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Latest David Clayton Stories

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2011-07-04 11:00:06

Whenever it hears an unfamiliar song from a male of the same species, the zebra finch stops chirping, hopping and grooming. It listens attentively for minutes at a time, occasionally cocking its head but otherwise immobile. Once it becomes familiar with the song, it goes back to its busy routine. In a new study, researchers discovered that levels of microRNAs "“ short lengths of ribonucleic acid that appear to regulate protein production "“ go up or down in the songbird brain...

2009-07-07 11:13:14

U.S. biologists say they've discovered unusual gene activity in the brains of zebra finches occurs after the birds hear a new song from another bird. University of Illinois Professor David Clayton and his colleagues said they determined when a zebra finch hears a new song from a member of its own species, the experience affects thousand of genes, offering a new picture of memory in the songbird brain. Clayton said the finding was a surprise since he hadn't expected to see so many genes...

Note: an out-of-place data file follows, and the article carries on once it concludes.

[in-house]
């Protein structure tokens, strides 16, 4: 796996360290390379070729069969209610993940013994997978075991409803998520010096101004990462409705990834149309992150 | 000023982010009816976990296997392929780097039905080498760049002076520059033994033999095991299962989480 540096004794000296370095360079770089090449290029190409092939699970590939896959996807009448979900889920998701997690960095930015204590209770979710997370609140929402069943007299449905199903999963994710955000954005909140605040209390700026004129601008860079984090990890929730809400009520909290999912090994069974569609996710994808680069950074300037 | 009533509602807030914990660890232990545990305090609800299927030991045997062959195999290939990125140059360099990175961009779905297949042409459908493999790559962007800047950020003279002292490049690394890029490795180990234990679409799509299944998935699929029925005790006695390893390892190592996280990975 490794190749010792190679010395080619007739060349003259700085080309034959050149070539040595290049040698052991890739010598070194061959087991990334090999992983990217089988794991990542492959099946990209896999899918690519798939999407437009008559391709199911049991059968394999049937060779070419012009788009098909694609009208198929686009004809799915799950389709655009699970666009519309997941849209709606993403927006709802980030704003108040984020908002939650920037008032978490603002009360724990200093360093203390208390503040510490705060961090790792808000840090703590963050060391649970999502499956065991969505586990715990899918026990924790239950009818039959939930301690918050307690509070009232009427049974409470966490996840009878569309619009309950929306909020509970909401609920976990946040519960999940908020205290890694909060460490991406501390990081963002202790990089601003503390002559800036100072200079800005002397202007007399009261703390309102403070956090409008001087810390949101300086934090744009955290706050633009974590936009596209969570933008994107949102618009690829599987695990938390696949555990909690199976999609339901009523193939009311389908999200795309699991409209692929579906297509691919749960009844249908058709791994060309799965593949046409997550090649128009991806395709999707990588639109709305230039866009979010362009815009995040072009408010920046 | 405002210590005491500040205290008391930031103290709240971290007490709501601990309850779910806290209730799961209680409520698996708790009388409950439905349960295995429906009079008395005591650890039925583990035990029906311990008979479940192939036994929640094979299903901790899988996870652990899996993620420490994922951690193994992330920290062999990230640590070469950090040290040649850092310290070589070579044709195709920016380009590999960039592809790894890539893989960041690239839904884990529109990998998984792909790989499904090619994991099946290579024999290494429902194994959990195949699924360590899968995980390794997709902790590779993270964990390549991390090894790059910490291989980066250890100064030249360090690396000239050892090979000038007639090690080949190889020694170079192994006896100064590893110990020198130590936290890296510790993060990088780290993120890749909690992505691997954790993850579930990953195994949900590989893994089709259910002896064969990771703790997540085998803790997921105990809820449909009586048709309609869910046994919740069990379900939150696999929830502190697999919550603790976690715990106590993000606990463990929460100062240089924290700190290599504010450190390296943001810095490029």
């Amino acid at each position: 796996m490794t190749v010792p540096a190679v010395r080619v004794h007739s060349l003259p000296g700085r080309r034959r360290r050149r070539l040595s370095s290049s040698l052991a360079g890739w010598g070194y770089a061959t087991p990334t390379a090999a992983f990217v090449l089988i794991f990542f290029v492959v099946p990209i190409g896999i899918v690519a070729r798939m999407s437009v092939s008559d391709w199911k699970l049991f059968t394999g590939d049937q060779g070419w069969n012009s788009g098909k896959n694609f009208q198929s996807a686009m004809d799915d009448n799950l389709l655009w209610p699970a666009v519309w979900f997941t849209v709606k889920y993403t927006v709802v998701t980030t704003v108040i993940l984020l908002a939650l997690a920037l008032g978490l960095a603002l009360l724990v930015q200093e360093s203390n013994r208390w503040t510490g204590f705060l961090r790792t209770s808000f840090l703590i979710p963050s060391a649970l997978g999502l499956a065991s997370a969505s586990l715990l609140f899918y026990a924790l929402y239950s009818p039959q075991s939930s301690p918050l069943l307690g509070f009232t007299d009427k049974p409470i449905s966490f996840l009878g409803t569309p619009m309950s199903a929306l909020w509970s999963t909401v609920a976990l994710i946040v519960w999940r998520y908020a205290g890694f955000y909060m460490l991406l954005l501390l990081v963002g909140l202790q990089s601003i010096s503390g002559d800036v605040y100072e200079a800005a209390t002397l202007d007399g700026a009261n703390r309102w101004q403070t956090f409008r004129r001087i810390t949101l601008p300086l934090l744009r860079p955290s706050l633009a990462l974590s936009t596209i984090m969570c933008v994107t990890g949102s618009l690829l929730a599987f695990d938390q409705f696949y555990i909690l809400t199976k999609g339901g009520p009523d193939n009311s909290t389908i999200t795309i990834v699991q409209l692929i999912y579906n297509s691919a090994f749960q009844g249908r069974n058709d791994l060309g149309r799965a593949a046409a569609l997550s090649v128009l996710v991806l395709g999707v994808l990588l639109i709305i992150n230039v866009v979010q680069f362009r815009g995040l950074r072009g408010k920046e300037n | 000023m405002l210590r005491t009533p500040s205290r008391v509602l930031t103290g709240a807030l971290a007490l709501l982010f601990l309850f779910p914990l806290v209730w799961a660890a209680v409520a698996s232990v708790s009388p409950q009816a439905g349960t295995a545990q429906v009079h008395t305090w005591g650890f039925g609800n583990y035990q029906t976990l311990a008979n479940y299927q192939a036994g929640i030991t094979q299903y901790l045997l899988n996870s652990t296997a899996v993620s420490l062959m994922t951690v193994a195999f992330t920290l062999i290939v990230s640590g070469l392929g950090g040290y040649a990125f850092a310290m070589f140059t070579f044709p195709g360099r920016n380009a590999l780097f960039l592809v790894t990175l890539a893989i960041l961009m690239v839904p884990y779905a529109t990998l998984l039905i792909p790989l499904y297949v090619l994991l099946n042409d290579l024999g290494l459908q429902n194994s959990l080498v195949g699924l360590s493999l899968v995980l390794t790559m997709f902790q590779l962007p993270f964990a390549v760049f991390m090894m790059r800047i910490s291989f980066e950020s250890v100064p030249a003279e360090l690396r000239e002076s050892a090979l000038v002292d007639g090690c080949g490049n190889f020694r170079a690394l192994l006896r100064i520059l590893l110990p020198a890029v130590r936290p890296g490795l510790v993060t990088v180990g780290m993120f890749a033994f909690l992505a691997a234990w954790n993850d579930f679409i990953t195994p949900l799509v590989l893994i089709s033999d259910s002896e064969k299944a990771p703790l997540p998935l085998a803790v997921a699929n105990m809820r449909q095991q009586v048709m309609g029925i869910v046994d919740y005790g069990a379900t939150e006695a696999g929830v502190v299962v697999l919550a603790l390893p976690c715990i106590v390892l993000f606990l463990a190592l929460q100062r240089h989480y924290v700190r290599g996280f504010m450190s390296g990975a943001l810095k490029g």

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2009-06-26 12:00:00

 When a zebra finch hears a new song from a member of its own species, the experience changes gene expression in its brain in unexpected ways, researchers report. The sequential switching on and off of thousands of genes after a bird hears a new tune offers a new picture of memory in the songbird brain.The finding, detailed this month in the Proceedings of the National Academy of Sciences, was a surprise, said principal investigator David Clayton, a professor of cell and developmental...


Word of the Day
endocarp
  • The hard inner (usually woody) layer of the pericarp of some fruits (as peaches or plums or cherries or olives) that contains the seed.
This word comes from the Greek 'endon,' in, within, plus the Greek 'karpos', fruit.
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